Marigold, Mexican Marigold/Mexican Tarragon Seeds - (Tagetes lucida)
- Seed Count:
- Approx 35 seeds per pack
- Tender perennial
- Days to Germination:
- 7-14 days @ 75F
- Plant Spacing:
- Light Preference:
- Full sun
- Soil Requirements:
- Well-drained soil
- Heirloom, Non-Hybrid, Non-GMO seeds
Mexican Marigold/Mexican Tarragon - Herb of Gods and Emperors
Often overlooked or misunderstood, Mexican marigold - otherwise known as Mexican tarragon, botanical name Tagetes lucida - is an undiscovered treasure for your garden, no matter whether it is vegetable, herb, or flower oriented.
Its sweet, anise-scented leaves and flowers are a gentle golden-yellow; blooming all summer and can be dried for a delicious tea. The leaves are a substitute for French tarragon and thrive in warm areas where tarragon can not grow.
Plant it and let it go to work attracting loads of beneficial insects and birds, all the while keeping destructive pests at bay, both above and below the soil.
This brightly cheerful plant thrives in hot, sunny areas where traditional tarragon withers. An evergreen shrub in USDA Zones 8-11, it is just as happy in cooler zones as an herbaceous perennial - dying back in the winter and regrowing next spring. It grows as an annual in cold winter areas, sprouting anew from last year's fallen seeds.
It grows 18 - 30" tall with a pronounced bushy habitat marked by a profusion of dark green leaves interspersed with striking orange-yellow bite-sized five-petal single anise-scented flowers that make a showy display from mid-summer through early fall.
Other names include Texas tarragon, Mexican mint marigold, Yauhtli, Cempoalxóchitl, Hierba anis, Winter tarragon, Sweet mace, Aztec marigold, and Sweet-scented marigold.
Ethnobotanists believe marigolds originated in the area from south-central Mexico to Guatemala. Today they are nativized from the Southwestern US to Argentina, and through trade, grow worldwide.
The de la Cruz-Badiano Aztec Herbal of 1552 is the earliest European documentation of marigolds. Bernardino de Sahagun describes the tagetes species in his Florentine Codex, Book 1 during his discussion of Xochipilli, the Aztec god of inebriating plants, for whom one of the marigold species is named after.
Written between 1540 and 1585, the Florentine Codex (named for where the manuscript has been kept in the Laurentian Library collection since at least 1791) is considered the most authoritative documentation of the Aztec life and traditions.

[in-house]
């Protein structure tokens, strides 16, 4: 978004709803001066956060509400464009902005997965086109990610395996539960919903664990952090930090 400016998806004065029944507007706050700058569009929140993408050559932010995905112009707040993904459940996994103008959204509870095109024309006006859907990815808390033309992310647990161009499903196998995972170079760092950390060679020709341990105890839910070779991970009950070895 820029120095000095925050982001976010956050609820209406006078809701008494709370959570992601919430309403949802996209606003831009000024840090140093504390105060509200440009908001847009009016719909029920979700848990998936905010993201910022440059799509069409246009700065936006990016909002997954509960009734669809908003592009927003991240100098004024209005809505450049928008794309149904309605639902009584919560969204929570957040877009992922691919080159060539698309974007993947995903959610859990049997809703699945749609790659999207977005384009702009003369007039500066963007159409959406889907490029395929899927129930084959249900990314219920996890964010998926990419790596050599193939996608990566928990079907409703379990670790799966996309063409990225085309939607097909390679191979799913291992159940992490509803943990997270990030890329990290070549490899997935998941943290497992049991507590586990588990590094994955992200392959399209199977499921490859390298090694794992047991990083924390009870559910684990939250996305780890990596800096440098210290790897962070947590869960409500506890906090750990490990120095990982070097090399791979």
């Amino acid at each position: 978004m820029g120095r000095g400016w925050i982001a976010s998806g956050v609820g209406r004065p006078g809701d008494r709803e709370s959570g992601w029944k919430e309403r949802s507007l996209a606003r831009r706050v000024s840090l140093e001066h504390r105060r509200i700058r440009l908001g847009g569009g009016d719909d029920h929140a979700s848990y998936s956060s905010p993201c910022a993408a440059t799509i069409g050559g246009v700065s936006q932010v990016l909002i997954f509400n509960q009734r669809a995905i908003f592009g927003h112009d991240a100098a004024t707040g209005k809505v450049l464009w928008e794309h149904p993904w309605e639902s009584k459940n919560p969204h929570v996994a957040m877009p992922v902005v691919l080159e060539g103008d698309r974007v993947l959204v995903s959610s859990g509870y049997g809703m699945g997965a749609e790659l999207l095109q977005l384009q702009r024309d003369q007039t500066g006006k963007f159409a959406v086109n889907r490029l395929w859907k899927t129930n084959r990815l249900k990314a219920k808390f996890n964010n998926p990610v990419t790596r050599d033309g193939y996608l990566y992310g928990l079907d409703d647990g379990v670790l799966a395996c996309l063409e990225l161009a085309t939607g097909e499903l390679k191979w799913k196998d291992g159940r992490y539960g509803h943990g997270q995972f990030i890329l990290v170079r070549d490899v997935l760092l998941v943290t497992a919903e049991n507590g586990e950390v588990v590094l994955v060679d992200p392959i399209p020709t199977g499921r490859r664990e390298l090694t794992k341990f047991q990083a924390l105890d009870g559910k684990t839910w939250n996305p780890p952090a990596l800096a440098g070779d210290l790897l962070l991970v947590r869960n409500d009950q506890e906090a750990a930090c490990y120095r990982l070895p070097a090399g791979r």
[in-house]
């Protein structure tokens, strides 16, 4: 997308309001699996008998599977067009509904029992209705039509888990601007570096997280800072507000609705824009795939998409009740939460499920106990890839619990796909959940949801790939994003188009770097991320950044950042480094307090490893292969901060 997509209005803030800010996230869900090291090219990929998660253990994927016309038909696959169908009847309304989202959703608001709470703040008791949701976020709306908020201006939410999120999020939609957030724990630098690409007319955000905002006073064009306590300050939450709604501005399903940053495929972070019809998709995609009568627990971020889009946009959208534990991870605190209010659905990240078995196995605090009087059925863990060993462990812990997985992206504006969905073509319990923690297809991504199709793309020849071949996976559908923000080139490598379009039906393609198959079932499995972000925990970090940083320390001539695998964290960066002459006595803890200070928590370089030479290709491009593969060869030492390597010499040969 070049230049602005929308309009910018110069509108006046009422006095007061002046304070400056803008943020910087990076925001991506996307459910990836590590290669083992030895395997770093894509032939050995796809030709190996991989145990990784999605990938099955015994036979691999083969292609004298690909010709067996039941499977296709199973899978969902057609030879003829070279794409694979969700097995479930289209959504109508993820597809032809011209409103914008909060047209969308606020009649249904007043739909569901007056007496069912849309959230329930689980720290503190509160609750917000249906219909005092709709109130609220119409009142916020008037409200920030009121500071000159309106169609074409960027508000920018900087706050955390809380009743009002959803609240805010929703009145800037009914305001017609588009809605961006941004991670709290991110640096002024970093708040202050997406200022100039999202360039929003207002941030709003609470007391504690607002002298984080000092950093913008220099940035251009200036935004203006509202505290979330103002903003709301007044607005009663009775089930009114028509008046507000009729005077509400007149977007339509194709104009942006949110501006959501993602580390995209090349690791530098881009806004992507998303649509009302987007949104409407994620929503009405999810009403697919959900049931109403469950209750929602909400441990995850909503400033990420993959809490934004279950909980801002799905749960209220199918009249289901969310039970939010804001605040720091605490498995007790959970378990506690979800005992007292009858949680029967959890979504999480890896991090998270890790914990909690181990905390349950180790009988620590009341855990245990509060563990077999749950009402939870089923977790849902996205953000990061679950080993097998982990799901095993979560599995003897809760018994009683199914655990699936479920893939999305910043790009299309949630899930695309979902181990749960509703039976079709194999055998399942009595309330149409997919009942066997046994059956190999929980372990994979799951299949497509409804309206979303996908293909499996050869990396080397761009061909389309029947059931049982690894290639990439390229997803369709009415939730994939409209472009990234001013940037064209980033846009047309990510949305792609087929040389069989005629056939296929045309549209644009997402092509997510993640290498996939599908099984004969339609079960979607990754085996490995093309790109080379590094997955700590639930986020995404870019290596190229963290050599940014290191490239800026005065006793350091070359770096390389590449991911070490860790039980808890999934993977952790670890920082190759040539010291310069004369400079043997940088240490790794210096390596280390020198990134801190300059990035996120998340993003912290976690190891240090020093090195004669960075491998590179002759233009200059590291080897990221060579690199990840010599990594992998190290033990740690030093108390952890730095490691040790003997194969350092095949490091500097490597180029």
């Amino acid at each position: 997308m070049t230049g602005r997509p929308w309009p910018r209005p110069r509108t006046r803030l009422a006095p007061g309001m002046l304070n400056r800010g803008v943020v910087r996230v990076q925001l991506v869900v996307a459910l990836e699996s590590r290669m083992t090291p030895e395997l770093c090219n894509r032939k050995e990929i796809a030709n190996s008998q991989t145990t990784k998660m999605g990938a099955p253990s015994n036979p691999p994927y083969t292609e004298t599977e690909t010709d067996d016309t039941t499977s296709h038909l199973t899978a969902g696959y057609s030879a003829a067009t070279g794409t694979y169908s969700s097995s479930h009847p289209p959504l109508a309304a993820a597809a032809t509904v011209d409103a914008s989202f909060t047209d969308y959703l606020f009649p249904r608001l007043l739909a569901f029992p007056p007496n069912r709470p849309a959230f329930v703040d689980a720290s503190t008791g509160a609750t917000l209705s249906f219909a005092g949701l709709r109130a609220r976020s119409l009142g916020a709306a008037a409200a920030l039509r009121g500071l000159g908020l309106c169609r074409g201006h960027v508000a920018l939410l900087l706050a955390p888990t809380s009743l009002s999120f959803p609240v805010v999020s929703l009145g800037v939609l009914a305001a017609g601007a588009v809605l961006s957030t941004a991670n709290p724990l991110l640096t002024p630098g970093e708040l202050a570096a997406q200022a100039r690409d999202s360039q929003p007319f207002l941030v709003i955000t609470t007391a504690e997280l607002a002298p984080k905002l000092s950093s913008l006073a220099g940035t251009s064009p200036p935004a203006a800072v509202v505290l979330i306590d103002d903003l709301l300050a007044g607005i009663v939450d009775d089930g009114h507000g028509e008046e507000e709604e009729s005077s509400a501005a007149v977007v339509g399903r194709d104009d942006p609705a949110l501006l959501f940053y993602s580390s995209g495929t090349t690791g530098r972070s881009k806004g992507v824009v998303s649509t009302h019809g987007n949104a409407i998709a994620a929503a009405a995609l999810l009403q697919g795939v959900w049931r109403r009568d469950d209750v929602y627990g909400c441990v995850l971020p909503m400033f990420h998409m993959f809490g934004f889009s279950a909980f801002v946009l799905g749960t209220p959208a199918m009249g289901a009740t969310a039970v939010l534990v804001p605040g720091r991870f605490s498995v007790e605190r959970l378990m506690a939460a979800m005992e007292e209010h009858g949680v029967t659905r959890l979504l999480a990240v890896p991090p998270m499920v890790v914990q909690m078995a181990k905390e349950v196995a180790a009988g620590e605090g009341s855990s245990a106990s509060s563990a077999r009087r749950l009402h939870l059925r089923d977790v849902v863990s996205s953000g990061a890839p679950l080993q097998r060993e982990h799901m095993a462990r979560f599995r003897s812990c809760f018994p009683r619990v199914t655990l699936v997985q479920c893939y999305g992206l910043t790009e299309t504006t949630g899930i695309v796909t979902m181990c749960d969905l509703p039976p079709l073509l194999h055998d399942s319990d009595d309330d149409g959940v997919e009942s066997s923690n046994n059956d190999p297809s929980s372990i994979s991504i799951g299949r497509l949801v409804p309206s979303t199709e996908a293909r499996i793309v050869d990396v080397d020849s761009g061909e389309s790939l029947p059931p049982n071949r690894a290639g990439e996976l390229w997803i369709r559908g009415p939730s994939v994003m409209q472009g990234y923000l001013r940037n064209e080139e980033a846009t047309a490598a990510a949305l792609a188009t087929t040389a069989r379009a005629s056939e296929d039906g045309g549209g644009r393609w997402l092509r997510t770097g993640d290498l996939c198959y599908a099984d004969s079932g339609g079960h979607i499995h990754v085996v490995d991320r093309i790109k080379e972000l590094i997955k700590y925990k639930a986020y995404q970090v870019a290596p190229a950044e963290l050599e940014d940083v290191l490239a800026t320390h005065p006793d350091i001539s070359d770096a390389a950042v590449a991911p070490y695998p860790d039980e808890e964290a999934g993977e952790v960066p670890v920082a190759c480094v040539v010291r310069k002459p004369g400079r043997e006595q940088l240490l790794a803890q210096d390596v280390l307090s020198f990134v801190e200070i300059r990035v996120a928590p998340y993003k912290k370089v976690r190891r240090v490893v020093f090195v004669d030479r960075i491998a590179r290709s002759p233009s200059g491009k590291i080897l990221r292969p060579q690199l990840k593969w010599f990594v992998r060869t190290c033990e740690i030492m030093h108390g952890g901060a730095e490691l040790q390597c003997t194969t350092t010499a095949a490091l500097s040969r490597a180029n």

Tagetes species have been cultivated and bred for many centuries in pre-Columbian Mexico, dating back to the Classic Mayan period (300 - 900AD).
Mexican marigolds have so many uses in its native Mexico and Guatemala that it is called pericón - literally, "the plant that does it all". It has been used in ceremonial, wedding, spiritual, medicinal, and culinary uses. Folk medicine prescribes it for everything from depression and anxiety to pain and fevers. Mayans used it to treat malaria and colds.
As if that isn't enough, it is a proven insect repellent, a rich golden-yellow dye, a healing tea ingredient, and incense.
Its culinary uses center on its sweet, anise-like flavor. Our beloved chocolate originated when Mayans used the flowers along with vanilla and chiles to flavor ground cacao beans for a drink called xocolatl, the hot spicy drink of Mayan gods and Aztec emperors.
Fresh-picked marigold flower petals add depth and flavor to chicken and fish dishes, along with soups and summer salads. Use it to season dressings and sauces. It mellows as it cooks, so add toward the end for more presence. In Mexico and Central America, it is still added to rice and bean dishes, as well as giving savory flavors to egg and meat dishes.
As a garden ornamental, grow along borders in full sun or partial shade to add pop to the transition areas. Plant along walkways, around patios, and outdoor living areas to get the most from it. Release its sweet scent by brushing across the leaves and flowers.
Mexican marigold thrives in containers on porches, decks, and patios where other flowers struggle.
Mexican marigold attracts beneficials like butterflies, bees, and birds while deterring destructive pests in the vegetable garden.
Multiple species of bees, butterflies, and other pollinators visit the bright flowers. At the same time, the flowers help repel aphids, whiteflies, cabbage maggots, corn earworm, Mexican bean beetle, rabbits, and some species of destructive nematodes. Ladybugs are almost constantly seen on the leaves of Mexican marigolds. Asparagus beetles and bean weevils are also repelled by the Lucida species of marigold.
Mexican marigold is a nectar source for several species of butterflies and bumblebees, often part of butterfly garden plantings.
Other vegetables that benefit from companion planting of Mexican marigolds are basil, broad, runner, and bush beans, citrus, eggplant, peas, and tomatoes.
Flowers that benefit from being close to marigolds are roses, zinnia, sage, and mint
Mexican marigold dislikes cold soil, so plant once all danger of frost has passed and the soil does not feel cold to your hand first thing in the morning.
Direct sow the seeds onto the soil, pressing them gently into the soil for full contact. Keep the soil moist during germination, then reduce watering until the top inch of the soil is slightly dry.
Once it begins growing, it is hardy and resilient, not needing much attention or fertilization. The one thing it needs is full sun to slight shade - this is one plant that won't tolerate full shade.
Once flowers appear, harvest them every few days to promote repeat flowering and avoid going to seed. Once the first few flowers die back and start producing seed, the whole plant slows down significantly.
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